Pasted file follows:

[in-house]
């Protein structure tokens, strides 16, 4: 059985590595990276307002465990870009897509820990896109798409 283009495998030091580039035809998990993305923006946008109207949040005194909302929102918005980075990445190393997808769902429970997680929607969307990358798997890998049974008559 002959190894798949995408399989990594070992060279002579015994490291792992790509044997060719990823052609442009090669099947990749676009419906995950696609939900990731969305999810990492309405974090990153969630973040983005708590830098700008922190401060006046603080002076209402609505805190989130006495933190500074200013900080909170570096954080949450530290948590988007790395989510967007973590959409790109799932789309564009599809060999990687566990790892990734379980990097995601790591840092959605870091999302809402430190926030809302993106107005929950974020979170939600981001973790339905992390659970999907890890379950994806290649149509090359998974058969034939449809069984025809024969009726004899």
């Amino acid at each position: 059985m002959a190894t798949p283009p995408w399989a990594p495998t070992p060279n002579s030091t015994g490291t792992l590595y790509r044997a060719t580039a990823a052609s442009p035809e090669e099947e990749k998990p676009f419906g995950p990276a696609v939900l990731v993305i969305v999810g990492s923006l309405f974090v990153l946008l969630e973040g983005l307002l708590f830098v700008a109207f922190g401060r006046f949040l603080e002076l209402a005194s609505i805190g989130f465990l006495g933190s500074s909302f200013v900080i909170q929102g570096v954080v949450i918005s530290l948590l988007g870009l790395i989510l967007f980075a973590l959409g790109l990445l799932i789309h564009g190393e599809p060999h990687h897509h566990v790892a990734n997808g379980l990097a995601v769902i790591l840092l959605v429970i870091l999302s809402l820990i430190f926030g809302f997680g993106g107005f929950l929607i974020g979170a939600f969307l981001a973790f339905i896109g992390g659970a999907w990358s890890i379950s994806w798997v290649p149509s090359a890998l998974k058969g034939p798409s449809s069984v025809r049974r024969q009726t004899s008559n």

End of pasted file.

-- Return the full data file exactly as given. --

[in-house]
């Protein structure tokens, strides 16, 4: 059985590595990276307002465990870009897509820990896109798409 283009495998030091580039035809998990993305923006946008109207949040005194909302929102918005980075990445190393997808769902429970997680929607969307990358798997890998049974008559 002959190894798949995408399989990594070992060279002579015994490291792992790509044997060719990823052609442009090669099947990749676009419906995950696609939900990731969305999810990492309405974090990153969630973040983005708590830098700008922190401060006046603080002076209402609505805190989130006495933190500074200013900080909170570096954080949450530290948590988007790395989510967007973590959409790109799932789309564009599809060999990687566990790892990734379980990097995601790591840092959605870091999302809402430190926030809302993106107005929950974020979170939600981001973790339905992390659970999907890890379950994806290649149509090359998974058969034939449809069984025809024969009726004899």
């Amino acid at each position: 059985m002959a190894t798949p283009p995408w399989a990594p495998t070992p060279n002579s030091t015994g490291t792992l590595y790509r044997a060719t580039a990823a052609s442009p035809e090669e099947e990749k998990p676009f419906g995950p990276a696609v939900l990731v993305i969305v999810g990492s923006l309405f974090v990153l946008l969630e973040g983005l307002l708590f830098v700008a109207f922190g401060r006046f949040l603080e002076l209402a005194s609505i805190g989130f465990l006495g933190s500074s909302f200013v900080i909170q929102g570096v954080v949450i918005s530290l948590l988007g870009l790395i989510l967007f980075a973590l959409g790109l990445l799932i789309h564009g190393e599809p060999h990687h897509h566990v790892a990734n997808g379980l990097a995601v769902i790591l840092l959605v429970i870091l999302s809402l820990i430190f926030g809302f997680g993106g107005f929950l929607i974020g979170a939600f969307l981001a973790f339905i896109g992390g659970a999907w990358s890890i379950s994806w798997v290649p149509s090359a890998l998974k058969g034939p798409s449809s069984v025809r049974r024969q009726t004899s008559n």